PRAGUE -- Russia's Embassy in the Czech Republic has reportedly changed its formal address in Prague after the square where the embassy is located was renamed for a slain Russian opposition leader.
The embassy, however, took issue with Czech media that reported the change, asserting that it had merely reverted to a single postal address rather than the two it said the complex has long had.
The move comes amid diplomatic skirmishing between the two countries over World War II statues and other remnants of the Cold War period.
Two months ago, Prague officials dedicated the leafy square where the sprawling Russian embassy complex is headquartered after Boris Nemtsov.
Nemtsov was a former deputy prime minister who was fatally shot in February 2015 meters away from the Kremlin walls. He was an outspoken critic of President Vladimir Putin.
The news portal Aktualne.cz and other Czech media reported on April 17 that the embassy had formally changed its administrative address from Nemtsov Square to a street a few hundred meters away where a consular building is located.
In a statement published on its Facebook page on April 18, the embassy denied it had changed any address and suggested that Czech officials were seeking to embarrass the Russian diplomatic outpost.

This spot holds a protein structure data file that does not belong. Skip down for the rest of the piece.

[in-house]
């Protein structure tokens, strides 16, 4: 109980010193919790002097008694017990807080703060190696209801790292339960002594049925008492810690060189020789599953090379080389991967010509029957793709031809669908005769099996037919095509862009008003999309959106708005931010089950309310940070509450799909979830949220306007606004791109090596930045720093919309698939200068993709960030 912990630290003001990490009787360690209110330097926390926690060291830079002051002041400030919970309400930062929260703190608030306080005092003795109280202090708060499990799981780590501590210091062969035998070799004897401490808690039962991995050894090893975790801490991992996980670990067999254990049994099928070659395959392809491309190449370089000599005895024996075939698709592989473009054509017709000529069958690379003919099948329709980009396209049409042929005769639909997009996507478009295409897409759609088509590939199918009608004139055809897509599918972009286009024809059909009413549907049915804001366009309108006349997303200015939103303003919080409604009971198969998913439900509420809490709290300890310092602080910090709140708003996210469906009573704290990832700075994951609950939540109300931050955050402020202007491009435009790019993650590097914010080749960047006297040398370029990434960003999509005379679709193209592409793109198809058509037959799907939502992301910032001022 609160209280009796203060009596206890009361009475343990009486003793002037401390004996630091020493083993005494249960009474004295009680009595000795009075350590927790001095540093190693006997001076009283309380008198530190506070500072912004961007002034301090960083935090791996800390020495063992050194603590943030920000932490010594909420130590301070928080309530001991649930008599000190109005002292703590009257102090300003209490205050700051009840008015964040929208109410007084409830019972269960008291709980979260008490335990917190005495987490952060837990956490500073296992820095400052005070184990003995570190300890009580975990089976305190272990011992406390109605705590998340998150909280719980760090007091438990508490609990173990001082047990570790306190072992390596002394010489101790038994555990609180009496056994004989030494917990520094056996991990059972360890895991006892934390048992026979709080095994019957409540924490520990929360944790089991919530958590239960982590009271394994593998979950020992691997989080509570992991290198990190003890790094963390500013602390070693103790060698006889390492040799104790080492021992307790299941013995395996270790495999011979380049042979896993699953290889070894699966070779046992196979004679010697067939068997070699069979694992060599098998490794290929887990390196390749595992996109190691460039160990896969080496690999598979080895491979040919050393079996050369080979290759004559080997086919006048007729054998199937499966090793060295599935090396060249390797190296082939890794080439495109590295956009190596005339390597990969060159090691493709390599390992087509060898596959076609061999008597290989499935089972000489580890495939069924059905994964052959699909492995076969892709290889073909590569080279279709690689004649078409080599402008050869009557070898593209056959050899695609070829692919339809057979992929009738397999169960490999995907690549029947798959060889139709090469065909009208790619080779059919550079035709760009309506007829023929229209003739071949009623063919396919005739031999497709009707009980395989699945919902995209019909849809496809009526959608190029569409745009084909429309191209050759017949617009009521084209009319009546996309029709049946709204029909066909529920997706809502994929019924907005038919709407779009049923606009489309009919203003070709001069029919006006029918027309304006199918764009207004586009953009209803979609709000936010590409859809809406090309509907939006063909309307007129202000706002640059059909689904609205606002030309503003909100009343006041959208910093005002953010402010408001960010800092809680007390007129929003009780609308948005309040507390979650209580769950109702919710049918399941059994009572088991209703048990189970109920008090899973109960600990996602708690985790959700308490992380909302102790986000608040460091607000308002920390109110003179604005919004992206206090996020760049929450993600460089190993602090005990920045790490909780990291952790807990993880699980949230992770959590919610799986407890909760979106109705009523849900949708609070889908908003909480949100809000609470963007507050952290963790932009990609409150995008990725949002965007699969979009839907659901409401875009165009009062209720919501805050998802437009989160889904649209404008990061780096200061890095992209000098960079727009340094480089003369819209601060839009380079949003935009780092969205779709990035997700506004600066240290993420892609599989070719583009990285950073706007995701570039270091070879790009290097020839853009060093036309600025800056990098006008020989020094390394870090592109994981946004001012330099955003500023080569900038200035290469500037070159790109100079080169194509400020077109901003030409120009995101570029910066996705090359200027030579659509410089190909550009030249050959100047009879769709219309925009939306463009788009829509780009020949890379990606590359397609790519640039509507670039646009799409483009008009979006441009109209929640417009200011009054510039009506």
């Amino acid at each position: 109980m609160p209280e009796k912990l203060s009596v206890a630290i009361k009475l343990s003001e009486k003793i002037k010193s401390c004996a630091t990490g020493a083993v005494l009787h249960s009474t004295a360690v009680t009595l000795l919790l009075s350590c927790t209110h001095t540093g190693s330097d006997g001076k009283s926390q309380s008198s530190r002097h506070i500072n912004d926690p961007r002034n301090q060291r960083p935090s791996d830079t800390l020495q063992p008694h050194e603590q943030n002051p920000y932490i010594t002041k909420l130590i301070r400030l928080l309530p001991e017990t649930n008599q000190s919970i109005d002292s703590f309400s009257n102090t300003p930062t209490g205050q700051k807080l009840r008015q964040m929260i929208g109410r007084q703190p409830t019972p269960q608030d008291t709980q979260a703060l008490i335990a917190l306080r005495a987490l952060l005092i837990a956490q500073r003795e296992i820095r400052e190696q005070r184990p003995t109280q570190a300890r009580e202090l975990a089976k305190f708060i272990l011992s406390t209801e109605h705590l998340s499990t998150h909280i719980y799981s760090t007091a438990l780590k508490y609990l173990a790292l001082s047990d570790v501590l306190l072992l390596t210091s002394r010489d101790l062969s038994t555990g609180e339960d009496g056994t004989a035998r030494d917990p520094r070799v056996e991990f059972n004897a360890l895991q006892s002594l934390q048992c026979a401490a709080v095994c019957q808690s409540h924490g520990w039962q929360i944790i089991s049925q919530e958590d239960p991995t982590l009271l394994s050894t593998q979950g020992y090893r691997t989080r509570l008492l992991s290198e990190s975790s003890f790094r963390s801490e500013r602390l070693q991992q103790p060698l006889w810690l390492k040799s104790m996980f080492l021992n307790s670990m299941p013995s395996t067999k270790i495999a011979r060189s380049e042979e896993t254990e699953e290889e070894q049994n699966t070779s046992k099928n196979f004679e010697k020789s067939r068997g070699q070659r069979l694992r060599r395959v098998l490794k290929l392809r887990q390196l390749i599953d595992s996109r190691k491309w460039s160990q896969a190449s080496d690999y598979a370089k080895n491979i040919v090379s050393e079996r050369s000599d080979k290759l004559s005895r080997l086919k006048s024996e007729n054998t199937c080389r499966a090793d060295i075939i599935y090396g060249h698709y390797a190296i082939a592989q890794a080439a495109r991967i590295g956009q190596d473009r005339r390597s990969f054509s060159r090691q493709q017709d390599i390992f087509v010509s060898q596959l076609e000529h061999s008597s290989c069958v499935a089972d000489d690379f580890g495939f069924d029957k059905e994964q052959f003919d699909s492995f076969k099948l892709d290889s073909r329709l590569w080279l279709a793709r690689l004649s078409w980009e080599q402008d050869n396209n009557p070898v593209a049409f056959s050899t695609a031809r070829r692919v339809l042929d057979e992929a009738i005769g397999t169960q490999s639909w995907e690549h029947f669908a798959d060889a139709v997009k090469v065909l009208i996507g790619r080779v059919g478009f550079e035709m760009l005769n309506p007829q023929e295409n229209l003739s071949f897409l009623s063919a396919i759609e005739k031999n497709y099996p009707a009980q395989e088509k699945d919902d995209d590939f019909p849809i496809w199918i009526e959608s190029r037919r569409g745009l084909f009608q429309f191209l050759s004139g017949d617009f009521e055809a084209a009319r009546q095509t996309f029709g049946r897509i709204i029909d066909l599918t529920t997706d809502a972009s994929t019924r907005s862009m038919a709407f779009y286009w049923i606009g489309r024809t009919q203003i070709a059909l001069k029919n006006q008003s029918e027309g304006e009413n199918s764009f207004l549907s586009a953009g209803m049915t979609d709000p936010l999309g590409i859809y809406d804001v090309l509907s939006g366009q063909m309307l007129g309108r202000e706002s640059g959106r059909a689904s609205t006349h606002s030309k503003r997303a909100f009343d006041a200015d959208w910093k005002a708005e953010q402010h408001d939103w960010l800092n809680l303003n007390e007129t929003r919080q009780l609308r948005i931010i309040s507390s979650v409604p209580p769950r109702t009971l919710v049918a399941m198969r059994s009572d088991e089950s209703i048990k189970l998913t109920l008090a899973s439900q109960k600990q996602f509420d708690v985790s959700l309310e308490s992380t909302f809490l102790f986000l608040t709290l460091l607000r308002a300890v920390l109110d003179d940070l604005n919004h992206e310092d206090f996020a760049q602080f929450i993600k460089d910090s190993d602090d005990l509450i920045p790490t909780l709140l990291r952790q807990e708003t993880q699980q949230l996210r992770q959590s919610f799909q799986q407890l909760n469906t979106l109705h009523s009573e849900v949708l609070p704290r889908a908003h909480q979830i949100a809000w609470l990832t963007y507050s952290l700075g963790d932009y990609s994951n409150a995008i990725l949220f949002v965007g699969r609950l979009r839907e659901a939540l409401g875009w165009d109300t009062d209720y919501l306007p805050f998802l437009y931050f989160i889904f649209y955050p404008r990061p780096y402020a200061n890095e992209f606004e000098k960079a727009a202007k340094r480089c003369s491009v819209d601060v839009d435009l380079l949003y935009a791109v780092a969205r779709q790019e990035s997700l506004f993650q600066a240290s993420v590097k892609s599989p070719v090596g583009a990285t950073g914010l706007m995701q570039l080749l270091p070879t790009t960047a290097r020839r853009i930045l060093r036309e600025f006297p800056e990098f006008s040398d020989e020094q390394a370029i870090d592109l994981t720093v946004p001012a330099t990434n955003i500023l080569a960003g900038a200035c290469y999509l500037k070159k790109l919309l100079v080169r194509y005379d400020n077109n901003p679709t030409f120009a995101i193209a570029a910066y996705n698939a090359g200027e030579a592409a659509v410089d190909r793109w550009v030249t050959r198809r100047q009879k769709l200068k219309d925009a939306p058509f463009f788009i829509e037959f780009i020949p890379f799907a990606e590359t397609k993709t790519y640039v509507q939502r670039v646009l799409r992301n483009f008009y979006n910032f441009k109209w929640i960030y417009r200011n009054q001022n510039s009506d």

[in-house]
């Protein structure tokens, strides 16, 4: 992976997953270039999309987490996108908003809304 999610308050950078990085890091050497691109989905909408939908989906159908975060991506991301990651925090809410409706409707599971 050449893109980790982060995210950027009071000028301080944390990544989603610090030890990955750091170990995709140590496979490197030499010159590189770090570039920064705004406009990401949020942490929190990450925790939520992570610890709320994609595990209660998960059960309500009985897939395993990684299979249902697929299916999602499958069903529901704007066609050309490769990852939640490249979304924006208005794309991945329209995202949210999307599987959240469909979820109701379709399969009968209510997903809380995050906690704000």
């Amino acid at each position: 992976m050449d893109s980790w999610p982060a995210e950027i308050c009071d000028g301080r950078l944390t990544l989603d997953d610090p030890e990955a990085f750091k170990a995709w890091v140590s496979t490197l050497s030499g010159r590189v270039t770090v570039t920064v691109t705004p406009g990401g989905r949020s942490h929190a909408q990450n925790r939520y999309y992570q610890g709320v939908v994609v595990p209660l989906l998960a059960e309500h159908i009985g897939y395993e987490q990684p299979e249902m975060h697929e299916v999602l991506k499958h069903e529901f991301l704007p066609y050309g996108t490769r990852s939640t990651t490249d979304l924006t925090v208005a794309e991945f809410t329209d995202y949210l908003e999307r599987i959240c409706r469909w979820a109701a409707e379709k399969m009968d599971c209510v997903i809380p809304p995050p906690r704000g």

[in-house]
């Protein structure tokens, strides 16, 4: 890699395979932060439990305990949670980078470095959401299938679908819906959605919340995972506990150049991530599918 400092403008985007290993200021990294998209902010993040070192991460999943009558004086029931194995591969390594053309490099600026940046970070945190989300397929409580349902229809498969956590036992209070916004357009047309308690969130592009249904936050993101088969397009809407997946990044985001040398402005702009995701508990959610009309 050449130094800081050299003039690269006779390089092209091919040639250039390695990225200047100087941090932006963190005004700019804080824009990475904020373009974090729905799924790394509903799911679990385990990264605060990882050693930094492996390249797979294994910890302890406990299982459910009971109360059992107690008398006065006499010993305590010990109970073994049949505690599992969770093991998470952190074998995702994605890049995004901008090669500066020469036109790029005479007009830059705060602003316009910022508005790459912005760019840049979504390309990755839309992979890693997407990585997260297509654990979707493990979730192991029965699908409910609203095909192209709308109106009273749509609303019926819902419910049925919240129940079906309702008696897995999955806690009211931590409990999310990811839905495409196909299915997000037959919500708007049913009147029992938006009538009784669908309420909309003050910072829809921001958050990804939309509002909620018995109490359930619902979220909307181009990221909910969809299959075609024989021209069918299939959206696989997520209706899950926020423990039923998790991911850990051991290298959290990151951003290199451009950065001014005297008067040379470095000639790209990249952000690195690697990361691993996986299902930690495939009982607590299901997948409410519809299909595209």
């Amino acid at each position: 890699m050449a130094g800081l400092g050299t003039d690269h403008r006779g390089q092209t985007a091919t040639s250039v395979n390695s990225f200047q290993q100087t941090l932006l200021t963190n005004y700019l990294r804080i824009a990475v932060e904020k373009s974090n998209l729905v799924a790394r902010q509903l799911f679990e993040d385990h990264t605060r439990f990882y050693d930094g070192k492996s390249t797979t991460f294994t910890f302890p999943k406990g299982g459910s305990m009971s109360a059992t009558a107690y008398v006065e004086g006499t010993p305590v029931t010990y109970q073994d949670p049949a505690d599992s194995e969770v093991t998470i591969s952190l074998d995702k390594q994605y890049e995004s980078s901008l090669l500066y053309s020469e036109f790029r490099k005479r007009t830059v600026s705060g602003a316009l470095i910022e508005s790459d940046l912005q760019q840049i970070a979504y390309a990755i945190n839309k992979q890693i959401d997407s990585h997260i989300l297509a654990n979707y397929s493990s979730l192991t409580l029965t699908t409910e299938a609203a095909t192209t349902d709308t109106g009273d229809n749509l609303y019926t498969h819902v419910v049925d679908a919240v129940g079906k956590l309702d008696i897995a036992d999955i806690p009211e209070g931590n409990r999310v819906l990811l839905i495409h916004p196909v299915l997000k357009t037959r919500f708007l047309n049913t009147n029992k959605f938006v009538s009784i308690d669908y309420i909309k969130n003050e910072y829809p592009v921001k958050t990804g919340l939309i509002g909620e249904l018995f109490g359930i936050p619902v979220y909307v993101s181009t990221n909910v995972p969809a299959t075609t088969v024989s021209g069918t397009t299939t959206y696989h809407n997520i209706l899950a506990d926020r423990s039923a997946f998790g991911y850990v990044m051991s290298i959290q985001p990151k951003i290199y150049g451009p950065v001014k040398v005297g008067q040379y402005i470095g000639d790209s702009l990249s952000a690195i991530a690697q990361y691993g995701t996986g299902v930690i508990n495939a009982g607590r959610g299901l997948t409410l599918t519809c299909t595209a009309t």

"We are surprised by the fact that the Czech Foreign Ministry quickly made the content of this note public, which was of a purely technical nature," the embassy said. "One is left with the impression that it is intentionally trying to give political overtones to this subject."
Czech Foreign Ministry officials have downplayed the decision.
Russia and the Czech Republic have also clashed over a statue of a Soviet-era military commander that Prague officials ordered removed recently.
The Russian Foreign Ministry protested the decision to take down the statue of Soviet Marshal Ivan Konev. Russian prosecutors have said they would launch criminal proceedings in connection with the decision.
Konev is seen as a hero by many in Russia but as a symbol of Soviet-era repression by many Czechs.
Czech President Milos Zeman echoed Russian outrage over the removal as "an abuse of the state of emergency.”